The rural area of Gisburn is surrounded by boundless greenery and stunning views, with landmarks such as Gisburne Park and the local church to discover. Gisburn village resident, Jennet Preston was also accused of Witchcraft here in 1612.

Hurst Green

Once a bustling village full of shops is now a quaint and quiet family village. The community mainly lives on farming and tourism and is centred around the church. If you are passing through, be sure to stop at the village cafe, Millie’s for a hearty meal and some locally sourced groceries.


This small yet bustling village has plenty to do for everyone. There is a village hall which hosts activities such as football, tennis, bowls and hockey. Close to the village is also a playing field, tennis courts, playground and much more. With tranquil scenery and a tight sense of community, Mellor has become a great spot for relaxing and retirement.

Great Mitton

Home to All Hallows, a historical church, an ancient manor house, and a couple of quaint pubs serving classic pub grub, Great Mitton is a great stop off point. It is, in fact, the smallest township in the Forest, but that doesn't affect it’s worthiness as a great place to visit.


With a long history of Bronze Age beginnings and Roman cavalry, Ribchester lies on the banks of the River Ribble and holds much magic. Thought to originally be a Roman fort, the village is waiting for you to explore its history, as well as its mills, public houses, tea rooms and landmarks.


Due to its staggered crossroads being five hundred feet above sea level and the position on Pendle Hill, the village of Sabden is noticeably colder than the surrounding settlements. With a couple of pubs in the area, cafes, sandwich shops, local grocery stores and a large antique centre, it could be worth a wander around.

Food & Drink

Sometimes referred to as the ‘Food Heaven Capital’ of the North, you won't fall short of an array of gastronomic experiences, from Michelin-star dining to plenty of family-friendly restaurants. If you are looking for a hearty pub lunch, there's no better place to be - the area is known for its high-quality, home-grown produce. However, if you fancy dining out like VIP’s on an evening, you could sample 5 star cuisine from some of the most elegant and charming bistros and eateries in the country. There's no questioning that there's something to suit every taste.

Dunsop Bridge

The Red Pump Inn

The Red Pump sits at the heart of the village of Bashall Eaves and provides every customer with a steak of their dreams. Their meat is sourced from The Ginger Pig who produce for some of the best restaurants in London and Paris and are in fact the only restaurant who provide this meat outside of London! Their wide variety includes Fillet, Sirloin, Rib-eye, Rump and Argentinean Picanha.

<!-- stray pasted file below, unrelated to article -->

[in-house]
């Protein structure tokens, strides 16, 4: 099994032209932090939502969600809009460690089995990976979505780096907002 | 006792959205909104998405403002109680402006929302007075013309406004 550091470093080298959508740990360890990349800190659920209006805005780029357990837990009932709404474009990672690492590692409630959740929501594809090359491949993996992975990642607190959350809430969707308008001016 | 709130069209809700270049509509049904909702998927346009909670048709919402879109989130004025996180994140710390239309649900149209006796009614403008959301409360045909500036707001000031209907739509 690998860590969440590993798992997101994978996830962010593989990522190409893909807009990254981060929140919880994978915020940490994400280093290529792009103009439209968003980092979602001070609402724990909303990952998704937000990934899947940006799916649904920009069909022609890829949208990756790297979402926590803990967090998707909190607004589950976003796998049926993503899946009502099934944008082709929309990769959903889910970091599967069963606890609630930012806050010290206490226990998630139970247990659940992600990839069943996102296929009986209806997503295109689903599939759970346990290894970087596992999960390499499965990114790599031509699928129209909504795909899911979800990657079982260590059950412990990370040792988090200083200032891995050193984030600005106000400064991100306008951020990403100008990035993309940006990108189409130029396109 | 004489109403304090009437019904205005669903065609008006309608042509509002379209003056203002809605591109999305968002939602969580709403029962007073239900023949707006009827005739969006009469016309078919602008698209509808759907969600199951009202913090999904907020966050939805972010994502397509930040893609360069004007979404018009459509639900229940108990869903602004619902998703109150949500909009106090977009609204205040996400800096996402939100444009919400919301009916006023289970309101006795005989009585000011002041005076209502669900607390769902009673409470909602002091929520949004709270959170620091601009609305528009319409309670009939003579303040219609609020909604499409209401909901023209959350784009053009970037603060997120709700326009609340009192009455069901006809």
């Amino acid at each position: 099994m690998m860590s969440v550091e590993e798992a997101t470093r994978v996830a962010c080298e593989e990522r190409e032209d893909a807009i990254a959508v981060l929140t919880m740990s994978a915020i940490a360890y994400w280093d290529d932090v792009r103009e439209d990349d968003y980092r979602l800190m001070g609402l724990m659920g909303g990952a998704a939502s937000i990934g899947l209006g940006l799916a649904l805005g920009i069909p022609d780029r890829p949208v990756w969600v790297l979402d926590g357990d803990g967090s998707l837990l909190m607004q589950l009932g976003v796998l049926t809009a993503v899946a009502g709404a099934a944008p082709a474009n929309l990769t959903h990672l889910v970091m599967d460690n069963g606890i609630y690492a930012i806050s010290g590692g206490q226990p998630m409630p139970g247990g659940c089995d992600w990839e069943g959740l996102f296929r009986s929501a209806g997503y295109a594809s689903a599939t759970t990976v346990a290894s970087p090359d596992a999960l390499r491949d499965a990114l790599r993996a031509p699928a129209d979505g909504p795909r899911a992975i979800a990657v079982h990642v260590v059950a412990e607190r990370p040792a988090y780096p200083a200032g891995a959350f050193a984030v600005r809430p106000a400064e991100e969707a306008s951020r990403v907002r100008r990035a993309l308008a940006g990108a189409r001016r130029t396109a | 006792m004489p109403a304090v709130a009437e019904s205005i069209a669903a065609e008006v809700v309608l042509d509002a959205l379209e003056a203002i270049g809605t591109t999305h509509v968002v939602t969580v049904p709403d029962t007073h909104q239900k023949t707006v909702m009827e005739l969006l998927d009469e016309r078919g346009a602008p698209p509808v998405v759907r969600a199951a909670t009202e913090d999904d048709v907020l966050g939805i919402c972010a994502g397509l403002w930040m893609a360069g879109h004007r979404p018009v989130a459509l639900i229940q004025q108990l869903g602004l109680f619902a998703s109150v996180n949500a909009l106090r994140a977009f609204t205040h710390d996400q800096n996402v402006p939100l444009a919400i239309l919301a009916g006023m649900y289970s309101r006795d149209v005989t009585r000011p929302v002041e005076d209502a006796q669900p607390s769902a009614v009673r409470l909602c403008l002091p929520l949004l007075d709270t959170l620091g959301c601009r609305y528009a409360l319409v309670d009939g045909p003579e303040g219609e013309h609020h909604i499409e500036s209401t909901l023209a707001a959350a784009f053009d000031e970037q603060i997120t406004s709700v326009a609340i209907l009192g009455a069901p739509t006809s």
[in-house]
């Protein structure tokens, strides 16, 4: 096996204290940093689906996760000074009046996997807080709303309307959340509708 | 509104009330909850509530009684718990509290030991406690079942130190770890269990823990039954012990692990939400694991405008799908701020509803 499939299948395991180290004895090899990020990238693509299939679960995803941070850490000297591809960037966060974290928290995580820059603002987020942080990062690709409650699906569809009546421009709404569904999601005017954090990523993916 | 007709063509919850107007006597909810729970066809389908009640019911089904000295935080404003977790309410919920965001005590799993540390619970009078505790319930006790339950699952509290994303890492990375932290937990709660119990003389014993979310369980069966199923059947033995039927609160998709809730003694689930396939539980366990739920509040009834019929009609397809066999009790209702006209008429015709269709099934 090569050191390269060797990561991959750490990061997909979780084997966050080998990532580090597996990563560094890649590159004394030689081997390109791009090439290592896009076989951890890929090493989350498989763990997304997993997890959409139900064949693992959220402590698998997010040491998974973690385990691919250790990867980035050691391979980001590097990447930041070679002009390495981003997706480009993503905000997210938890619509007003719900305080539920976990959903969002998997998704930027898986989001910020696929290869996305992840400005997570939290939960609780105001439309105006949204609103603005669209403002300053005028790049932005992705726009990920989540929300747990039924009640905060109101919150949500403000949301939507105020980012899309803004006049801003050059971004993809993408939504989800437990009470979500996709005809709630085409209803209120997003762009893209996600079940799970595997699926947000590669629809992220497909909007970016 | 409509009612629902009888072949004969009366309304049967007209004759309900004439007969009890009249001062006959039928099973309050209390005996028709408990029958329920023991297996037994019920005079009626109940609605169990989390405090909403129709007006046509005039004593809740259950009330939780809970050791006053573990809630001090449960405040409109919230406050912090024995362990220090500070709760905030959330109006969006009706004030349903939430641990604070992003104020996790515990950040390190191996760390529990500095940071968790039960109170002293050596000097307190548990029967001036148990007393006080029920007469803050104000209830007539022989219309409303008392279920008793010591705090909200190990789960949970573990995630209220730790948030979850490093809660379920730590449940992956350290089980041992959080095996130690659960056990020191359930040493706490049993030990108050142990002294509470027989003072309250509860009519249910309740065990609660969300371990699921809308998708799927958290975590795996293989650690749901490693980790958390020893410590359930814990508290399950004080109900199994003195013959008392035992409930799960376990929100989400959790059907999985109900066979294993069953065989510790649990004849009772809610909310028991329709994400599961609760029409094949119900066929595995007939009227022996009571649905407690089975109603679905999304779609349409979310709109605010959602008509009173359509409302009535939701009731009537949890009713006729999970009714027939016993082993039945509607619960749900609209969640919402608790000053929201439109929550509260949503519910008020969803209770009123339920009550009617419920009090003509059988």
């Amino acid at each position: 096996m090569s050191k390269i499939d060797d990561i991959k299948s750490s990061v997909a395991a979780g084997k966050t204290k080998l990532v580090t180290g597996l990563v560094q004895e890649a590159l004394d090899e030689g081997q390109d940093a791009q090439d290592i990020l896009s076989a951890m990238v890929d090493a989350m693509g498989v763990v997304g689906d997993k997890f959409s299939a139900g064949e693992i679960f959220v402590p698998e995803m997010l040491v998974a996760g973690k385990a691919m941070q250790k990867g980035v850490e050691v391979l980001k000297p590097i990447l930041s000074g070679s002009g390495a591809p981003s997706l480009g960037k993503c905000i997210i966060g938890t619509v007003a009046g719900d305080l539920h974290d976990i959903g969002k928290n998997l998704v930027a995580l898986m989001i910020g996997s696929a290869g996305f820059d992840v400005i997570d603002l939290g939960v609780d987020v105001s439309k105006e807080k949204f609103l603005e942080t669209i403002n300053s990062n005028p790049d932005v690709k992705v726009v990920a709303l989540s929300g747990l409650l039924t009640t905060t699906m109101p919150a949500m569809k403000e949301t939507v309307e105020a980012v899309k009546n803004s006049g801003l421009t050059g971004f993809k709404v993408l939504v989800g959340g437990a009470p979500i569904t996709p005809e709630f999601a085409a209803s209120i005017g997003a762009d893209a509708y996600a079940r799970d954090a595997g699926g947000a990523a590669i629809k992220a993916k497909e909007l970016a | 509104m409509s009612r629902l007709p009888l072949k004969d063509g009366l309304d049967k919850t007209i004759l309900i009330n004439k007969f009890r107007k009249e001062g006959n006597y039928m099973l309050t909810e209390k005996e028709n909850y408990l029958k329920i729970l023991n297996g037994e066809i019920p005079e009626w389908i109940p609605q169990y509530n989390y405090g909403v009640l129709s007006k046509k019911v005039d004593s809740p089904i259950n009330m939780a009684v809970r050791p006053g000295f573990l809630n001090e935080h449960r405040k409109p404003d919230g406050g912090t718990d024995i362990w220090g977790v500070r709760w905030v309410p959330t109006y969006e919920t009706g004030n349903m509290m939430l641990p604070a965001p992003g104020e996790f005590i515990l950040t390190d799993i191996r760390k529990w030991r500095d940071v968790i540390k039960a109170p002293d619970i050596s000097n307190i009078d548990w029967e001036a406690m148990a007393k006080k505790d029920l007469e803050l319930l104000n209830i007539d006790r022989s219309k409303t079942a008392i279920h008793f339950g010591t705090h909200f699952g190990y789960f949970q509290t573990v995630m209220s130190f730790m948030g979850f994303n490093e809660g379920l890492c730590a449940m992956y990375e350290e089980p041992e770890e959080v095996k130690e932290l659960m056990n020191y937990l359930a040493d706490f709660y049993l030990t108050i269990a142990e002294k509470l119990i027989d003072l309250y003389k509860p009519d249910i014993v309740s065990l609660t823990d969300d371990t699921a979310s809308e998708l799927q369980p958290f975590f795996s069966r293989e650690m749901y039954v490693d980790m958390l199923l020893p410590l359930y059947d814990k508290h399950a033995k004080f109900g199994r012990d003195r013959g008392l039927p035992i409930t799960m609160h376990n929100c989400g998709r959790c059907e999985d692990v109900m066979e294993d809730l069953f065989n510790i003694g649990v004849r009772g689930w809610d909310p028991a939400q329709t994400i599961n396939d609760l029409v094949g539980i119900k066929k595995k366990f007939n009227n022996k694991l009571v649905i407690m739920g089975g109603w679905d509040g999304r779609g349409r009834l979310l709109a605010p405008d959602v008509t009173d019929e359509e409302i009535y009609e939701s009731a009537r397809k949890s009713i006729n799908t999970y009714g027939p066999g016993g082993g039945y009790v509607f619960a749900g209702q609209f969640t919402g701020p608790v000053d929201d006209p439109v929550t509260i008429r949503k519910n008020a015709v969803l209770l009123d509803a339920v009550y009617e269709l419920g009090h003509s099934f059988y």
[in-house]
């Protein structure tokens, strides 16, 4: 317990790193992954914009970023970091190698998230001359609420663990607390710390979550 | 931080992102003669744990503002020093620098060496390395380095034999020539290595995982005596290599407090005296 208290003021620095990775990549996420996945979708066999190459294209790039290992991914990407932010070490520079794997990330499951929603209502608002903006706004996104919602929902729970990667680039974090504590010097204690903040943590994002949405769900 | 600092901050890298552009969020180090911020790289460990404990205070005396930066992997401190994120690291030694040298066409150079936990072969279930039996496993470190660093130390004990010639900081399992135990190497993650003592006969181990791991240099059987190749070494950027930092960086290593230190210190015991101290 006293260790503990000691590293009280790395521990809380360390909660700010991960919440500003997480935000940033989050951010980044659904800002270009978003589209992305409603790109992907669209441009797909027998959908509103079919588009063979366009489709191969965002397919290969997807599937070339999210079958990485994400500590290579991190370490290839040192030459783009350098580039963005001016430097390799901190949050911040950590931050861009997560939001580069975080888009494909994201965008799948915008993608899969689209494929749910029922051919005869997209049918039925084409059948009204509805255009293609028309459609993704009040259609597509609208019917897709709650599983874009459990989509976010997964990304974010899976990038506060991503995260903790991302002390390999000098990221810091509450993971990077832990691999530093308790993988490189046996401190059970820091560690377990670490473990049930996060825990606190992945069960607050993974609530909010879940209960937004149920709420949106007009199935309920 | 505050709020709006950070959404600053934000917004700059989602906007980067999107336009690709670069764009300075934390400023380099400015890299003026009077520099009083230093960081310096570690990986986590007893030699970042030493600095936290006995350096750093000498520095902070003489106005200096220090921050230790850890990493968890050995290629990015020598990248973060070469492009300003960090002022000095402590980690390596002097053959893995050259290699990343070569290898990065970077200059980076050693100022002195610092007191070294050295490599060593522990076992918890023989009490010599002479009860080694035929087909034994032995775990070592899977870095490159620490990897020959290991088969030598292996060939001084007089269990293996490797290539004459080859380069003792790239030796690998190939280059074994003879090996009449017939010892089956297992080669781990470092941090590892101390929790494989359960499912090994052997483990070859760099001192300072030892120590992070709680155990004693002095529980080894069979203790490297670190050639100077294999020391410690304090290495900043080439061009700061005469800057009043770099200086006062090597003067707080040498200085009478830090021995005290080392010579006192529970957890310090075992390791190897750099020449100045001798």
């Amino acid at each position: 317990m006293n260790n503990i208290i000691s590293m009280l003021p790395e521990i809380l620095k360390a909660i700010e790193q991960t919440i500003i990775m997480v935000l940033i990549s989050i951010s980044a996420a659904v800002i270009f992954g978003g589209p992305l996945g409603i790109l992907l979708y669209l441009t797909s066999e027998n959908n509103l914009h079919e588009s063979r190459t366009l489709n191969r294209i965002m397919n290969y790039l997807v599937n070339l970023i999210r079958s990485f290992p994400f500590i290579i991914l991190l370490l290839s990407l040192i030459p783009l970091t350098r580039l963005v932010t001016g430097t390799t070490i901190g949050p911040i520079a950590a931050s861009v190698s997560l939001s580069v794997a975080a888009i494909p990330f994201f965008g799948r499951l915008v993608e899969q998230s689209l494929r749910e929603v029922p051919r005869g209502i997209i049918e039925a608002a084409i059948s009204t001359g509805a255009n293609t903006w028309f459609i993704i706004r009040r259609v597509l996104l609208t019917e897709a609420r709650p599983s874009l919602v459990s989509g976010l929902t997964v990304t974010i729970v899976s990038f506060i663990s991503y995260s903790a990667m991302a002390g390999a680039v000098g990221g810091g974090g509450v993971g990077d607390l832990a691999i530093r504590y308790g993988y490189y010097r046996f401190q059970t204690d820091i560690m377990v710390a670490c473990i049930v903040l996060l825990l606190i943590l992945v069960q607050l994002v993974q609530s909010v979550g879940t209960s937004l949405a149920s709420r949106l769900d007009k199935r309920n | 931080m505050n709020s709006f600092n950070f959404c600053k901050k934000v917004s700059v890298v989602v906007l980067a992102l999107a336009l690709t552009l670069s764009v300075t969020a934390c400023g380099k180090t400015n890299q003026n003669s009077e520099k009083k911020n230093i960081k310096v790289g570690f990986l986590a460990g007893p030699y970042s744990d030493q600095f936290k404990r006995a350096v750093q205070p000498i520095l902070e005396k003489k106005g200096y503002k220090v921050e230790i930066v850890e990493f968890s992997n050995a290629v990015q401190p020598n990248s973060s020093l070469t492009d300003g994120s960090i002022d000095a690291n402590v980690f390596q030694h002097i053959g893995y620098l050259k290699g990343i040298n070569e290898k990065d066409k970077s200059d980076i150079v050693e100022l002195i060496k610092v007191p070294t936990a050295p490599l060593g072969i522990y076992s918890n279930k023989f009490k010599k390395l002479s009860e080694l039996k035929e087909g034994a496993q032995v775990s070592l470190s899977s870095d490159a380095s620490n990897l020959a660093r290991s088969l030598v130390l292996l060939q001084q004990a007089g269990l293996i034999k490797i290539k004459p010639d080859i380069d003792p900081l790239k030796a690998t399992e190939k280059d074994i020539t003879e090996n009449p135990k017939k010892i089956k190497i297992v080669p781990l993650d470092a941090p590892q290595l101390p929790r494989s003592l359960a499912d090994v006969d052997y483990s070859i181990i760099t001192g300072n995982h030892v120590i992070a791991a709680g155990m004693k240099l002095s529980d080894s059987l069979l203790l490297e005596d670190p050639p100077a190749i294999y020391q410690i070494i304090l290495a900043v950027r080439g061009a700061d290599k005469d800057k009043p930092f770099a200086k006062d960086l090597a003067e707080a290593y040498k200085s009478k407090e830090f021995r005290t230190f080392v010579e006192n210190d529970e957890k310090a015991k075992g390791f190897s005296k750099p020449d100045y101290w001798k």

If you are looking for the best steak for miles and a pub with true character, be sure to pay a visit to the Red Pump Inn.  Click here to see a sample menu.

“Influenced by our love of provincial cuisine our ethos is seriously good, simple food, uncomplicated while incredibly tasty.”

Clitheroe Road, Bashall Eaves, near Clitheroe, Lancashire, BB7 3DA. www.theredpumpinn.co.uk

The Aspinall Arms

Found right in the heart of the Ribble Valley and sitting pretty on the banks of the river, this pub is a cosy and picturesque one for the whole family. It not only overlooks the medieval All Hallows Church and the 14th century Mitton Hall, but it’s also scattered with landscaped gardens, open fires inside, and relaxing terraced areas.

When it comes to the food, think classic British complemented with flutters of exotic inspiration. Oh, and they use freshly cooked, local ingredients. If you are looking for a classic family pub experience with a view this could be the spot for you. Click here for a sample menu.

Mitton Road, Mitton, Whalley, Lancashire, BB7 9PQ

The Three Fishes

The Three Fishes is the flagship pub, first born to Ribble Valley Inns. Using only the finest local ingredients, their menu presents a mixture of classic pub grub and inspiration from their very own lush green countryside surroundings. Situated in a small hamlet, their grounds are simply stunning – you have the choice between al fresco summer dining or crackling log fires amongst a comfortable and chic interior for winter.

They have a range of regional cask ales and an award-winning wine list which is specially chosen by a leading wine expert. You can also take your own bottle on a Monday – with no corkage charge!

Mitton Road | Mitton, Clitheroe BB7 9PQ, England